Richard North, 24/10/2021  
 


The Sunday Telegraph makes a reasonable point today, arguing that the technical input from the Climate Change Committee should be "challenged and scrutinised" more than any other regulator or advisory body, and particularly in relation to its data on the functioning of the power generation system in a "net zero" environment.

I think it's fair to say that, so far, the government is getting something of a free pass on Johnson's "net zero" plan. For instance, neither in the published plan nor elsewhere is there a detailed appraisal of the technical feasibility of its ambitions for electricity generation, bearing in mind that the aim is for complete decarbonisation of the system by 2035.

This singular feat has never before been achieved anywhere in the world, so the British government is launching a colossal experiment in power generation. This is taking us into unknown territory where there are multiple unresolved technical issues which raise questions as to whether the decarbonisation target is even feasible, much less in the time allotted.

I touched on this in my piece yesterday, when I also remarked on the difficulties facing any journalists who might take on the task. But, in reflection, something of this nature is not something that should be left to the media. Scrutinising a flagship policy of this nature is more correctly a duty of parliament and, in particular, the opposition.

One does not, in this context, have to rehearse the contentious issue of global warming – by whatever title is currently in fashion. On the table is a root-and-branch reorganisation of our electricity generation which a spokesperson for Renewable UK recently asserted: "changes everything we know about the energy system", calling it "a fundamental challenge".

That this is now a flagship policy, with such enormous implications, is itself sufficient justification for placing it at or very near the top of the political agenda, with every aspect of the policy subject to detailed challenge and scrutiny.

To be fair to Labour, back in October 2019 – two years ago to the very day, it published a lengthy report, making 30 recommendations on decarbonising UK energy by 2020, calling it an "Expert briefing for the Labour Party".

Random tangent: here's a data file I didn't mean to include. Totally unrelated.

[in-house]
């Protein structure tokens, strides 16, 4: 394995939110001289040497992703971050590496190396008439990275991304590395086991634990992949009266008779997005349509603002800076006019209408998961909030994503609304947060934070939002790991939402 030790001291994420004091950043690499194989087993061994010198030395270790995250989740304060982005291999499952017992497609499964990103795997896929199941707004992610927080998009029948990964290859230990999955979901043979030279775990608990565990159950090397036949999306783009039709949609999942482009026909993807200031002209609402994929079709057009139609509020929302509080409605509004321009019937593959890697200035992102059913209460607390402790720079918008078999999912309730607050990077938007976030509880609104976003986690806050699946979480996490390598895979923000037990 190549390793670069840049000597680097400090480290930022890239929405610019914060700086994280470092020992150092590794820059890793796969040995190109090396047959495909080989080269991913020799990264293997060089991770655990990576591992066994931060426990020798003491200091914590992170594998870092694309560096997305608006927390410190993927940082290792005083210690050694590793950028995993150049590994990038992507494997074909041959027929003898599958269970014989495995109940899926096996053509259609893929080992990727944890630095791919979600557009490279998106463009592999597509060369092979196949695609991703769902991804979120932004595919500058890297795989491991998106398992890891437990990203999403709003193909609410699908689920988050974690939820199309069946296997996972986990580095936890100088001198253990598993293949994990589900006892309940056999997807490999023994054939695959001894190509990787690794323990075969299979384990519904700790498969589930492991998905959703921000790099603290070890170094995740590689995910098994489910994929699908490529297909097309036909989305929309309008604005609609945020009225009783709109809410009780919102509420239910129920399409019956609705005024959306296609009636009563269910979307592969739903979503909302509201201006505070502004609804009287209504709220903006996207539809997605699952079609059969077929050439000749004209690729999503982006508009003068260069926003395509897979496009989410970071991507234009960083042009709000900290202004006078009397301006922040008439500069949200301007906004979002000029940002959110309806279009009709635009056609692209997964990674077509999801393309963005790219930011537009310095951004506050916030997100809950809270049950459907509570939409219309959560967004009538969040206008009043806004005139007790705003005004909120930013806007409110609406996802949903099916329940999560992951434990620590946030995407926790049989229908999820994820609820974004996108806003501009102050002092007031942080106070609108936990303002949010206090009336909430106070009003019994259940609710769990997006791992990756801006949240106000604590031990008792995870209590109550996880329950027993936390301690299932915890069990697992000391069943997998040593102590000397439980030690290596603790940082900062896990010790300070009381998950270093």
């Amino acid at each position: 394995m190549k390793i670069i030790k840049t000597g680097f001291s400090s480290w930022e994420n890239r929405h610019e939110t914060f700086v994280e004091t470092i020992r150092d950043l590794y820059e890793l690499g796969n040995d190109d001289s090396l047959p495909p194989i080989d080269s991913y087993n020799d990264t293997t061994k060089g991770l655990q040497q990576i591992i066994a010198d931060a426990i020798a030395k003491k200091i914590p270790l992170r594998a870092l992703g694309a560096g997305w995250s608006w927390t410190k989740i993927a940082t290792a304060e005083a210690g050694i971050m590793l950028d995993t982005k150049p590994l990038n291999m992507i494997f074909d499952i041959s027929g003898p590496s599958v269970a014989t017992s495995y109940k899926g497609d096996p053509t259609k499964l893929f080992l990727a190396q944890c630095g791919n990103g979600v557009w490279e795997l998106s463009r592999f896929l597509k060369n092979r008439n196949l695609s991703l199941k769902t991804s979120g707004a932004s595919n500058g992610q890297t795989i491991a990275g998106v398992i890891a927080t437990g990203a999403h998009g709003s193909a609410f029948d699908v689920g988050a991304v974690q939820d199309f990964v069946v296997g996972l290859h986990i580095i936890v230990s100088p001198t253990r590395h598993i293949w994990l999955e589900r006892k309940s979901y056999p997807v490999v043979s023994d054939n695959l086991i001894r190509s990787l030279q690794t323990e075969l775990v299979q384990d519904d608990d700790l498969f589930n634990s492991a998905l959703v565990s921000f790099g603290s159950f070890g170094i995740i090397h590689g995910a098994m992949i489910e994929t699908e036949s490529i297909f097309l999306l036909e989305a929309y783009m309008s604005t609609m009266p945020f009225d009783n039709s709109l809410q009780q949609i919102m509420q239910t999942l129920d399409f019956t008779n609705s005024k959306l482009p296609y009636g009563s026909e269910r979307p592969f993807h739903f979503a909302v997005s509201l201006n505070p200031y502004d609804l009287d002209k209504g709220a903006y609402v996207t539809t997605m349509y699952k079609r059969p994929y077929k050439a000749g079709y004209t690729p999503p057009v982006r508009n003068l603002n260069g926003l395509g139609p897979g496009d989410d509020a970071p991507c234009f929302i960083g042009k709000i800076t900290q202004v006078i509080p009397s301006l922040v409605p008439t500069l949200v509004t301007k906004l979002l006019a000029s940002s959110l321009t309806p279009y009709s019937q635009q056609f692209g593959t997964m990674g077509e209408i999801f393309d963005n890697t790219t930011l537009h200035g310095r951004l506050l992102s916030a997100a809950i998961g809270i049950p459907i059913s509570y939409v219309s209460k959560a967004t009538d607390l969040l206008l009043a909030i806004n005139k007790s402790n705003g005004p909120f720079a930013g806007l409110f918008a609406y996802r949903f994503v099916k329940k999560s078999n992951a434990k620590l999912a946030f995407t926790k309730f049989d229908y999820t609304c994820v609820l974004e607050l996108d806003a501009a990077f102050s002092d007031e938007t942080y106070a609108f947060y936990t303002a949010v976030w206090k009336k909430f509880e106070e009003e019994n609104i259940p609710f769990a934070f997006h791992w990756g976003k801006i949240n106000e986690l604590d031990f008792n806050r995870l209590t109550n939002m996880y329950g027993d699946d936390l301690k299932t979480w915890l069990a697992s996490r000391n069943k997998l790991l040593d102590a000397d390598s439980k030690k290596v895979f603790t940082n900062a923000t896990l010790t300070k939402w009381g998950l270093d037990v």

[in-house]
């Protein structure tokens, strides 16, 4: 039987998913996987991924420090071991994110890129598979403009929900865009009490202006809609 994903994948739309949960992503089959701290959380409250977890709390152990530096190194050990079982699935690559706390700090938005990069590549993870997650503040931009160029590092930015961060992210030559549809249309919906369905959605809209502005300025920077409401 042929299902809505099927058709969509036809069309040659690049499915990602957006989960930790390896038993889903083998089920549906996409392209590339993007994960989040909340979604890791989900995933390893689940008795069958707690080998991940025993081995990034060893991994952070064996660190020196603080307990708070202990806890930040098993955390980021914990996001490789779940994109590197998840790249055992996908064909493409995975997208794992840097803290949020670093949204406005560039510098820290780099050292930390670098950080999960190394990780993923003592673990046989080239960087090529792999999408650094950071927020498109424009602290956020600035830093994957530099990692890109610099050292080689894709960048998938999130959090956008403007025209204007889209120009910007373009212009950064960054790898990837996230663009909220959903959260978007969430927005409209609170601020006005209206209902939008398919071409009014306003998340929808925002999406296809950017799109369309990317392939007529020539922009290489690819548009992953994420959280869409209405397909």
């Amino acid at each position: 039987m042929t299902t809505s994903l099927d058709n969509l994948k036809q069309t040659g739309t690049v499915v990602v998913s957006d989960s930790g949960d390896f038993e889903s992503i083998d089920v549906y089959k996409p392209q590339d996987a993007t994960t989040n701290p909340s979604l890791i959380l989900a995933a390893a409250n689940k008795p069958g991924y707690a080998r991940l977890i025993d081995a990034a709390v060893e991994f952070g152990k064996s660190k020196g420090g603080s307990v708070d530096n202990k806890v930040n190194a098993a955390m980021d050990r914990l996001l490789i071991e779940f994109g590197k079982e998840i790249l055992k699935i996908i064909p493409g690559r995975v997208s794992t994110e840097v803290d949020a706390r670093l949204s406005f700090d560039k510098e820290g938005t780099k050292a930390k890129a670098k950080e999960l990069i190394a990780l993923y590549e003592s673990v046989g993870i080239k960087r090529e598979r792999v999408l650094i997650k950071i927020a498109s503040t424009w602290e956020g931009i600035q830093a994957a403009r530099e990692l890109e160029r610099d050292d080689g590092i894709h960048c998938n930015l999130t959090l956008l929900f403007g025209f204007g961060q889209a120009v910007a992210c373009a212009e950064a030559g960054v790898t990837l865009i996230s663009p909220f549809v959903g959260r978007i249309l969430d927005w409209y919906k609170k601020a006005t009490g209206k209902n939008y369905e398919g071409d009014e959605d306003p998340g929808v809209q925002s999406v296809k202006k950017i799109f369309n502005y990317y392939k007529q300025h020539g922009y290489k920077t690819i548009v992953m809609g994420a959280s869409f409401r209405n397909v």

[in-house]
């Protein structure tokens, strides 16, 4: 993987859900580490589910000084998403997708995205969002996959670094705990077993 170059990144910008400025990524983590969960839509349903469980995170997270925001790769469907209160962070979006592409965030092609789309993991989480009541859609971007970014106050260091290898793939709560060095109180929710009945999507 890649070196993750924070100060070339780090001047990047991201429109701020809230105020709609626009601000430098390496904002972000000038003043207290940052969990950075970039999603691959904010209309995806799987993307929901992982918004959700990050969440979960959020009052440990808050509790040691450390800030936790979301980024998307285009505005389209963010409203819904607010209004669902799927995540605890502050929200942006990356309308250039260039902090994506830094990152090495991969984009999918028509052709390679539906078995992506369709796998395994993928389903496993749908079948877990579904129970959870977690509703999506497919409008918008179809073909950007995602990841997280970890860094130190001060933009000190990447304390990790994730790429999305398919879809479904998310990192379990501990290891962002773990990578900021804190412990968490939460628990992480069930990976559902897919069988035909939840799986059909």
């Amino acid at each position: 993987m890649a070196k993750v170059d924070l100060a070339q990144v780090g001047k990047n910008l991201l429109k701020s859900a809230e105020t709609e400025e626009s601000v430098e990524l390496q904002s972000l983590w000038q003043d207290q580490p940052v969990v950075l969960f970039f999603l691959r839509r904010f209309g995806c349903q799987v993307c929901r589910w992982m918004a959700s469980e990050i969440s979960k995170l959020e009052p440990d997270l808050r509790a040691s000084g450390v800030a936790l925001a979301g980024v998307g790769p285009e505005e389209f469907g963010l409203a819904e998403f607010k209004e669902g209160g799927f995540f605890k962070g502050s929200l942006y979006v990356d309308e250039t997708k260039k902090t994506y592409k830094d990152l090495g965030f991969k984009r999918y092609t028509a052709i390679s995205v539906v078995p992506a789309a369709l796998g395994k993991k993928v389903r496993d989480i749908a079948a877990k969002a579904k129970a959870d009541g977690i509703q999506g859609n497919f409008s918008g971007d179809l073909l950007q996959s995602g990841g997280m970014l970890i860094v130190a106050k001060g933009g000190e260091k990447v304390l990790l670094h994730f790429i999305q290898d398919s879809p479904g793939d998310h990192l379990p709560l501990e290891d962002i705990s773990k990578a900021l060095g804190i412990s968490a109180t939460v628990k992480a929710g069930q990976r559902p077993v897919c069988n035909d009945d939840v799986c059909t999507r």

In the accompanying press release, Rebecca Long Bailey, the Labour's shadow business and energy secretary, made great play of Labour's plans "to kickstart a Green Industrial Revolution", arguing that her party had "among the most ambitious climate targets in the world" and was "the only party turning their targets into detailed, credible plans to tackle the climate and environmental crisis".

As to the detail of the report, foreshadowing precisely the point I have made in this piece, the authors remarked that the policy was "new territory", noting that there was "no working example of this system in an exactly comparable country, and so to an extent there will need to be experimentation and learning as we go".

Perhaps with that in mind, the authors went on to caution that a future heat strategy "must meet the unique nature of UK heat demand". The peak heat demand, they noted, was "several times larger than the current electricity grid capacity of the UK", and could be managed through diversifying heat sources, using a mixture of local heat sources and electrification.

Significantly, the report recommended "maintaining current heating infrastructure, where possible, and heat storage", limiting the electrification of heating to 25 percent by 2030. But the authors also added that detailed further work was needed "soon". The biggest challenge, they wrote, "will be meeting peak heat demand", adding: